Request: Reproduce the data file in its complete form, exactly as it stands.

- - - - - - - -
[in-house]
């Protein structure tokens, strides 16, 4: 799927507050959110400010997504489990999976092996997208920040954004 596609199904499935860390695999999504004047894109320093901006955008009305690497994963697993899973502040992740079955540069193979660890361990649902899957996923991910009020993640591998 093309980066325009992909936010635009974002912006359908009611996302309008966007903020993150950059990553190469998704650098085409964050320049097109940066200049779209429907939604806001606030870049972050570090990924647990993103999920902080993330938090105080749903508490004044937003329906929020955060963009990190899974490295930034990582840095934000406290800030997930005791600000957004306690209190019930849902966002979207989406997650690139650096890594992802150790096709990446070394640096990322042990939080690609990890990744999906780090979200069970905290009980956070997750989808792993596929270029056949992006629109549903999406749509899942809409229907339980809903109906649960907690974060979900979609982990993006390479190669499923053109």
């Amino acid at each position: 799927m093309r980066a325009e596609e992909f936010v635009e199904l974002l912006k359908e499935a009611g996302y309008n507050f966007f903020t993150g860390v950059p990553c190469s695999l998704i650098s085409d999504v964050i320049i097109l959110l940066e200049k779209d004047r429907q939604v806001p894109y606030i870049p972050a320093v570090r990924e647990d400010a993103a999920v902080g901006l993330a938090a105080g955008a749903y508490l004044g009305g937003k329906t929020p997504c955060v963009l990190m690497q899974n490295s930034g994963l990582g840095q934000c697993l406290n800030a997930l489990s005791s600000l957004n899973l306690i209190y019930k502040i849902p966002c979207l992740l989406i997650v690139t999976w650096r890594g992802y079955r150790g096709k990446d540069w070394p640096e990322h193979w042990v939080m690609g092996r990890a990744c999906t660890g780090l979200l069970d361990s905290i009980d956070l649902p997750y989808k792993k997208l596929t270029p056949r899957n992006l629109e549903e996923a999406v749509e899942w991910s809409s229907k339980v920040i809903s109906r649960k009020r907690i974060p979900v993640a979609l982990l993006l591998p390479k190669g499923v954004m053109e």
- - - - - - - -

[in-house]
């Protein structure tokens, strides 16, 4: 799927507050959110400010997504489990999976092996997208920040954004 596609199904499935860390695999999504004047894109320093901006955008009305690497994963697993899973502040992740079955540069193979660890361990649902899957996923991910009020993640591998 093309980066325009992909936010635009974002912006359908009611996302309008966007903020993150950059990553190469998704650098085409964050320049097109940066200049779209429907939604806001606030870049972050570090990924647990993103999920902080993330938090105080749903508490004044937003329906929020955060963009990190899974490295930034990582840095934000406290800030997930005791600000957004306690209190019930849902966002979207989406997650690139650096890594992802150790096709990446070394640096990322042990939080690609990890990744999906780090979200069970905290009980956070997750989808792993596929270029056949992006629109549903999406749509899942809409229907339980809903109906649960907690974060979900979609982990993006390479190669499923053109």
């Amino acid at each position: 799927m093309r980066a325009e596609e992909f936010v635009e199904l974002l912006k359908e499935a009611g996302y309008n507050f966007f903020t993150g860390v950059p990553c190469s695999l998704i650098s085409d999504v964050i320049i097109l959110l940066e200049k779209d004047r429907q939604v806001p894109y606030i870049p972050a320093v570090r990924e647990d400010a993103a999920v902080g901006l993330a938090a105080g955008a749903y508490l004044g009305g937003k329906t929020p997504c955060v963009l990190m690497q899974n490295s930034g994963l990582g840095q934000c697993l406290n800030a997930l489990s005791s600000l957004n899973l306690i209190y019930k502040i849902p966002c979207l992740l989406i997650v690139t999976w650096r890594g992802y079955r150790g096709k990446d540069w070394p640096e990322h193979w042990v939080m690609g092996r990890a990744c999906t660890g780090l979200l069970d361990s905290i009980d956070l649902p997750y989808k792993k997208l596929t270029p056949r899957n992006l629109e549903e996923a999406v749509e899942w991910s809409s229907k339980v920040i809903s109906r649960k009020r907690i974060p979900v993640a979609l982990l993006l591998p390479k190669g499923v954004m053109e």